- There is a bullet identified as “Redwood.” What does this mean?
- The road shown between Fort Ridgely, Henderson and Fort Snelling was not the only road in this area in 1862.
Facts – War
- By the summer of 1862, some Dakota families were starving, some were on the verge of starving and some were not starving.
- Annuities were due at the end of June. In 1862 the annuities were about 7 weeks late.
- Agent Galbraith issued food during the winter of 1861-62.
- Galbraith issued food to the Sisseton and Wahpeton in August 1862. He did not issue food to the Mdewakanton and Wahpekute.In 1861, the Dakota received the food and money promised by the U.S.
- In 1861, many of the crops on the reservations were destroyed by cutworms.
- In the spring of 1862, many of the traders stopped giving them credits. Some traders continued to give credits.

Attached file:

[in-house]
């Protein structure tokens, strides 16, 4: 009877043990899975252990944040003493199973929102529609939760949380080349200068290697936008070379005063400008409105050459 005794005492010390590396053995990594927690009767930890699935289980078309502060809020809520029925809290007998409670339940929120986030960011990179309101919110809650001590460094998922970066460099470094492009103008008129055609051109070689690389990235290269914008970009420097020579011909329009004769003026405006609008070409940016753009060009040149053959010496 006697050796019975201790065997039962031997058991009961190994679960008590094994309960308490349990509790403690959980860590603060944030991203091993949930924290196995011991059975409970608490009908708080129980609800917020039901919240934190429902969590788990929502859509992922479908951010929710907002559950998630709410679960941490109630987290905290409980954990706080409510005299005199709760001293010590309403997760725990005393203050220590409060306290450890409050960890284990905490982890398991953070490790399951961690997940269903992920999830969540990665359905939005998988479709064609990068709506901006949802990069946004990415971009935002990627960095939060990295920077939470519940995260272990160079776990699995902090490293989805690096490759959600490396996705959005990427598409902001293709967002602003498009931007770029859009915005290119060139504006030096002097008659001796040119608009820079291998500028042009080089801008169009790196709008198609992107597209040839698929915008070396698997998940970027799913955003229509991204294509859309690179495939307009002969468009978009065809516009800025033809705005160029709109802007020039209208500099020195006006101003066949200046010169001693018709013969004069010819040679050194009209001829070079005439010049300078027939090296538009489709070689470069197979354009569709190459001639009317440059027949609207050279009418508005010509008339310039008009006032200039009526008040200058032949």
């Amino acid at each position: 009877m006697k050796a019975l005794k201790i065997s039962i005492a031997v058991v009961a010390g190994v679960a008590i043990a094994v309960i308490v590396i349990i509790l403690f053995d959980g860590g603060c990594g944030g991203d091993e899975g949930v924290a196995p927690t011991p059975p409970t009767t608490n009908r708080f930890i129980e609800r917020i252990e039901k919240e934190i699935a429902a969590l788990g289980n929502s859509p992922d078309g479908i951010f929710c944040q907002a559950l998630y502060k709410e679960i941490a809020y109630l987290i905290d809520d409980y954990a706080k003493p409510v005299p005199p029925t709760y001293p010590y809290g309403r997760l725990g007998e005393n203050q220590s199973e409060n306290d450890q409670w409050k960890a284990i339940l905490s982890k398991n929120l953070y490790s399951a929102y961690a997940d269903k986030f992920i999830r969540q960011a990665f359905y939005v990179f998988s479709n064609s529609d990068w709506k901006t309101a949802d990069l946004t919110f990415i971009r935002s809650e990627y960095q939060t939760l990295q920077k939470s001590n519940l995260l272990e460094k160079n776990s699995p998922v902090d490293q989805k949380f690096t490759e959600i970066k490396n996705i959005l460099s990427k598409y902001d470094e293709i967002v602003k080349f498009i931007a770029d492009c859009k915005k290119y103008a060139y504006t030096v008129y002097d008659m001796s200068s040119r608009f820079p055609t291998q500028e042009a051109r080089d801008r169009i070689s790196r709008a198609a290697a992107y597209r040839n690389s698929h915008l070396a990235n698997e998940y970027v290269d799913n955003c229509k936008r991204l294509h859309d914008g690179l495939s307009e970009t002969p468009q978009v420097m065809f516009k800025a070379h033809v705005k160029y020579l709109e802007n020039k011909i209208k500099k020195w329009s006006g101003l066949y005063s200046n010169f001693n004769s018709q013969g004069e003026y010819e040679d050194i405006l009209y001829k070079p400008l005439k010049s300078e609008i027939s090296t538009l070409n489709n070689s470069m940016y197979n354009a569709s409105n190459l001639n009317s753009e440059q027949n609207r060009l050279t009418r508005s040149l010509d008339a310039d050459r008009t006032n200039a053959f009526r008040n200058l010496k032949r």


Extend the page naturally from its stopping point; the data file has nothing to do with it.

- Dakota leaders asked Galbraith for food. He asked Andrew Myrick for the traders to supply food to the Dakota. It was the U.S. Government’s responsibility to feed the Dakota.
- It cannot be proven why 4 Dakota men killed 5 settlers in Acton Township, Meeker County, Minnesota. See my essay, “Dakota War Causes – Acton.”
- A large majority of Dakota leaders were not present when the decision for war was made.
- The Dakota War was fought across a wide area.
- The hostile Dakota did not release their captives. The friendly Dakota took control of the captives.
- More than 650 whites died in the Dakota War and its aftermath.
- The official army record stated that 102 Dakota died in the Fort Snelling internment camp.
- It cannot be proven that Chiefs Mankato and Wabasha were present in the 2nd battle of New Ulm.
- There were no captive settlers at Fort Ridgely.
- The only fight Sibley fought was Wood Lake.
Facts – Major Battle Sites U.S.-Dakota Conflict, 1862
- There was no battle at Lower Sioux Agency.
- There were 2 battles at New Ulm.